A world champion fighter, a political firebrand, a peerless entertainer and a poet – we examine the incredible life of Muhammad Ali.
Named ‘Sportsman of the Century’ by Sports Illustrated, Ali is recognised as being not just a champion boxer, but a man who managed to transcend his impressive exploits in the ring and become something greater.
His outspoken behaviour, whether during pre- or post-fights or as a fearless civil rights campaigner, transformed him into a pop cultural icon and one of the most significant figures of the 20th century.
Ali had an incredible gift for the gab, and his interviews with reporters were frequently as entertaining as his fights, as he goaded his opponents with ingenious rhyming putdowns.
His ability to talk circles around his rivals outside the ring seemed to mirror his incredible unorthodox and elusive fighting style inside it.
“Float like a butterfly, sting like a bee. Your hands can’t hit what your eyes can’t see,” Ali famously said.
But he also used his voice to stand up for the oppressed and fight for civil rights and justice, while becoming an important figure in the anti-war movement during the time of the Vietnam conflict.
Born Cassius Marcellus Clay in Louisville, Kentucky on January 17, 1942, Ali first rose to fame by winning light-heavyweight gold at the 1960 Rome Olympics as an 18-year-old, six years after first taking up the sport of boxing.
In 1964, he defeated Sonny Liston to win the heavyweight title, then told the world he had become a member of the Nation of Islam, and was changing his name to Muhammad Ali.
While many were slow to adopt the new moniker, Ali stuck to his guns and the rest of the world eventually followed suit.
The 1960s were a period of great social upheaval in the United States, with the civil rights movement gaining momentum and a war in Vietnam sharply dividing the country and leading to mass protests and disruption.
Far from shying away from those troubled times, Ali become a passionate and vocal civil rights campaigner, as well as a conscientious objector to the war.
In 1967, having successfully defended his world title nine times, he refused induction into the U.S. Army on religious grounds, and was arrested and charged with draft evasion.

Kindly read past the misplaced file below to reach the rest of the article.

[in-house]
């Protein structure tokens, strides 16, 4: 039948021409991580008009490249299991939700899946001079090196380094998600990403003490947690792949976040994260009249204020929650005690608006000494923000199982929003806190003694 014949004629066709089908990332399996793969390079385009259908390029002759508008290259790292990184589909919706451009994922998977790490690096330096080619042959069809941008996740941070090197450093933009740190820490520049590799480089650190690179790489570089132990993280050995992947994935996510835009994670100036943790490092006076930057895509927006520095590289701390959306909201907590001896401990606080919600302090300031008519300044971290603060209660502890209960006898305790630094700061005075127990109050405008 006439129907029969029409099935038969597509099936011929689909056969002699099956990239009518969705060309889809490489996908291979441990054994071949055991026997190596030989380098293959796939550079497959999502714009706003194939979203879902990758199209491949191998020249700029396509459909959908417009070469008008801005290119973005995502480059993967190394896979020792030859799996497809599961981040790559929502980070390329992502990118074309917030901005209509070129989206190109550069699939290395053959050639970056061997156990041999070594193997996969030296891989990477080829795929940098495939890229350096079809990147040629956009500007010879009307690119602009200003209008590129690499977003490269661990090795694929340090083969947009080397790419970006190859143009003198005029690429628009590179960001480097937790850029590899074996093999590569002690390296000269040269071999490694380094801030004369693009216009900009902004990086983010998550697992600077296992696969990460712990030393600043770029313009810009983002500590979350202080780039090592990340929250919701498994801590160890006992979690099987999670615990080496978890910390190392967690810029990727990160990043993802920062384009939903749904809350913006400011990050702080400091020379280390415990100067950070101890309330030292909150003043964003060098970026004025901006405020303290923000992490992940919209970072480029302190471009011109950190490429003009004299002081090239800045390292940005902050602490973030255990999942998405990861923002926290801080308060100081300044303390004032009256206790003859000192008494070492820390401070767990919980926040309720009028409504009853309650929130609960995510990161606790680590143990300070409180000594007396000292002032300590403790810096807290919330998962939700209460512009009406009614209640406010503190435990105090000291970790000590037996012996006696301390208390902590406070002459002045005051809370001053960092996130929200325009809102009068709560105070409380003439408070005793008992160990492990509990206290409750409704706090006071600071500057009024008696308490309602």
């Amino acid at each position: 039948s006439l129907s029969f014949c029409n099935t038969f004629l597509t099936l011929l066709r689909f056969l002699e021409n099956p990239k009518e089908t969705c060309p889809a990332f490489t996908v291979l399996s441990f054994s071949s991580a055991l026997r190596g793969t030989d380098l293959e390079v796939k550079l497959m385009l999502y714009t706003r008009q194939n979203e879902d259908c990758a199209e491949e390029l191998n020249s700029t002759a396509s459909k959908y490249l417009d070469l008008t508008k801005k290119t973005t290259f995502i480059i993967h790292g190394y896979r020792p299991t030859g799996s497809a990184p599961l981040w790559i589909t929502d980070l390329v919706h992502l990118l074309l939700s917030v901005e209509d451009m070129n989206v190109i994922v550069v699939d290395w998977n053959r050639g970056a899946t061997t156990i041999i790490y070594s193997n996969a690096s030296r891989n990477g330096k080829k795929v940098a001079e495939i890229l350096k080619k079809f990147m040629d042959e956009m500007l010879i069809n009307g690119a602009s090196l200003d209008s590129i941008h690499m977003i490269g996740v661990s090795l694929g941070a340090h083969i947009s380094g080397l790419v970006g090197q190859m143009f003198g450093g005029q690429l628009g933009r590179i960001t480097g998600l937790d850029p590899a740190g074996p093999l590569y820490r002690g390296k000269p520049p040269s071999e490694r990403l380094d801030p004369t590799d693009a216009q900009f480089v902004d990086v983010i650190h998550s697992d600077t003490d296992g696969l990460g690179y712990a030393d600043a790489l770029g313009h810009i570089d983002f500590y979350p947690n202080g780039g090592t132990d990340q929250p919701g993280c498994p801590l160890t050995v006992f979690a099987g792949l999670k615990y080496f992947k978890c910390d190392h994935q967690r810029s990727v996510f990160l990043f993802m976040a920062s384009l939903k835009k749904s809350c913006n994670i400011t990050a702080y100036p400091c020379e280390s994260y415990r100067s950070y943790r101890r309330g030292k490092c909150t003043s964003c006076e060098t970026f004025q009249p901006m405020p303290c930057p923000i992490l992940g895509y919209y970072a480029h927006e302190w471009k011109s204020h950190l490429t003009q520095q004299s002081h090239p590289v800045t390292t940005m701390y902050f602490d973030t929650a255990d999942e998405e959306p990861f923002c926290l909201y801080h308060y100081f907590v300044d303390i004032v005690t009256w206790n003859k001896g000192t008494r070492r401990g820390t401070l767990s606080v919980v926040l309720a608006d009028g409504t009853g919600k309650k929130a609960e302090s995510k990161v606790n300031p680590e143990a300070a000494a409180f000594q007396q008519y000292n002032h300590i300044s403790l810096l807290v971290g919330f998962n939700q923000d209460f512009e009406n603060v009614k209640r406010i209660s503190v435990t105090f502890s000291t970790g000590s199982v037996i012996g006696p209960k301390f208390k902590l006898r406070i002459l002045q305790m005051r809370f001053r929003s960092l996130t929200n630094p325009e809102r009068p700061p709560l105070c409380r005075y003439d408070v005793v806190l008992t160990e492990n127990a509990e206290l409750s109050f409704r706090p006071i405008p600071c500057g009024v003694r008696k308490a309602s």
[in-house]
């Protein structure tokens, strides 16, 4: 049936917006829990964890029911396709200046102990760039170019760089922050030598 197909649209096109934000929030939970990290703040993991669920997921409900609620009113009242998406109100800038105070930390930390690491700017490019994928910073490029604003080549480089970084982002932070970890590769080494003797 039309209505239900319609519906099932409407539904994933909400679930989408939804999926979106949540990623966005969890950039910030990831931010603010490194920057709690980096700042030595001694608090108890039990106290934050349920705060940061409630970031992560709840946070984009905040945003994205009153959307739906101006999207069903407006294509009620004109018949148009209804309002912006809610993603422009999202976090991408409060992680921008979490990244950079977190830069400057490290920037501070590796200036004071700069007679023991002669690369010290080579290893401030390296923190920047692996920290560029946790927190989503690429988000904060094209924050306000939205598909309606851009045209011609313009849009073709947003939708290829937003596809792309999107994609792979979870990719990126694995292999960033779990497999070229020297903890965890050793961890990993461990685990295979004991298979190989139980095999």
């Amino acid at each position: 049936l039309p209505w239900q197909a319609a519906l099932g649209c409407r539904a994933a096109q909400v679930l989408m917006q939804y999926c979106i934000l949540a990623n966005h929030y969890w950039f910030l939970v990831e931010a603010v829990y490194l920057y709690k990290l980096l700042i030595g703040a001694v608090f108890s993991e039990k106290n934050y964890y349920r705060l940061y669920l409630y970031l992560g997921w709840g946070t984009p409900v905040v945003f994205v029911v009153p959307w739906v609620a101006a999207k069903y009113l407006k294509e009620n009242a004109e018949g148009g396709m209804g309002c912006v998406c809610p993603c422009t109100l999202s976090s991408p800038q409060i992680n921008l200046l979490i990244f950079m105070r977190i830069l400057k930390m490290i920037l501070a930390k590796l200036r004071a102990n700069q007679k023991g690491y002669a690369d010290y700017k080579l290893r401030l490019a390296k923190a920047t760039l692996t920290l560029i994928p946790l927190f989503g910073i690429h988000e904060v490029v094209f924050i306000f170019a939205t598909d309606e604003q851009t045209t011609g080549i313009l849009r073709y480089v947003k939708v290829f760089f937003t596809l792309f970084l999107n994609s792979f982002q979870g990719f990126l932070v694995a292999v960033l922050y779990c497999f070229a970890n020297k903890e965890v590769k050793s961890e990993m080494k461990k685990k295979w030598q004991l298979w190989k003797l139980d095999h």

Asked why he wouldn’t go to war in Vietnam, Ali said: “I am not going 10,000 miles to help murder, kill, and burn other people to simply help continue the domination of white slave-masters over dark people the world over.”
As a result of his strong convictions and beliefs, Ali was stripped of his title, though he at least remained free of prison on appeal.
In 1971, his conviction was unanimously overturned by the Supreme Court, and he was able to return to boxing.
Some of his most memorable fights would follow, including his epic encounters with Joe Frazier and George Foreman.
Frazier handed Ali his first professional defeat in the so-called “Fight of the Century” in New York on March 8, 1971, but he would regain his belt with an eighth-round knockout of George Foreman in the “Rumble in the Jungle” in Kinshasa, Zaire (now Democratic Republic of Congo) on 30 October 1974.
Ali fought Frazier for a third and final time in the Philippines on October 1 1975, winning the “Thrilla in Manila” when Frazier failed to come out for the 15th and final round.
He would make six more successful defences of his title before losing to Leon Spinks in February 1978, but he kept fighting and regained the world title again by the end of the year.
His career finally ended with one-sided defeats by Larry Holmes in 1980 and Trevor Berbick in 1981, long after many felt he should have retired.
While the fights towards the end of his career are some of the most memorable, they were also some of the most punishing, and the many blows Ali received would take their toll.
He was diagnosed with Parkinson’s disease in 1984, but would live on for 32 more years, bravely battling his affliction.
In 1996, he lit the torch to begin the 1996 Olympics in Atlanta, and in 2005 he was presented with the medal of freedom by President George W. Bush.
Asked how he wanted to be remembered, Ali said: “As a man who never sold out his people. But if that’s too much, then just a good boxer.
“I won’t even mind if you don’t mention how pretty I was.”
Memorable Muhammad Ali quotes
After winning Olympic gold: “To make America the greatest is my goal, so I beat the Russian and I beat the Pole. And for the USA won the medal of gold. The Greeks said you’re better than the Cassius of old.”
Before fighting Archie Moore: “Archie’s been living off the fat of the land; I’m here to give him his pension plan.”
Before fighting Sonny Liston: “Sonny Liston is nothing. The man can’t talk. The man can’t fight. The man needs talking lessons. The man needs boxing lessons. And since he’s gonna fight me, he needs falling lessons.”
“I’ll hit Liston with so many punches from so many angles he’ll think he’s surrounded.”
“Why, Chump, I bet you scare yourself to death just starin’ in the mirror. You ugly bear! You ain’t never fought nobody but tramps and has-beens. You call yourself a world champion? You’re too old and slow to be champion!”
After beating Liston: “I shook up the world! I shook up the world!”
Before the Rumble in the Jungle: “I done wrestled with an alligator, I done tussled with a whale; handcuffed lightning, thrown thunder in jail; only last week, I murdered a rock, injured a stone, hospitalised a brick; I’m so mean I make medicine sick.”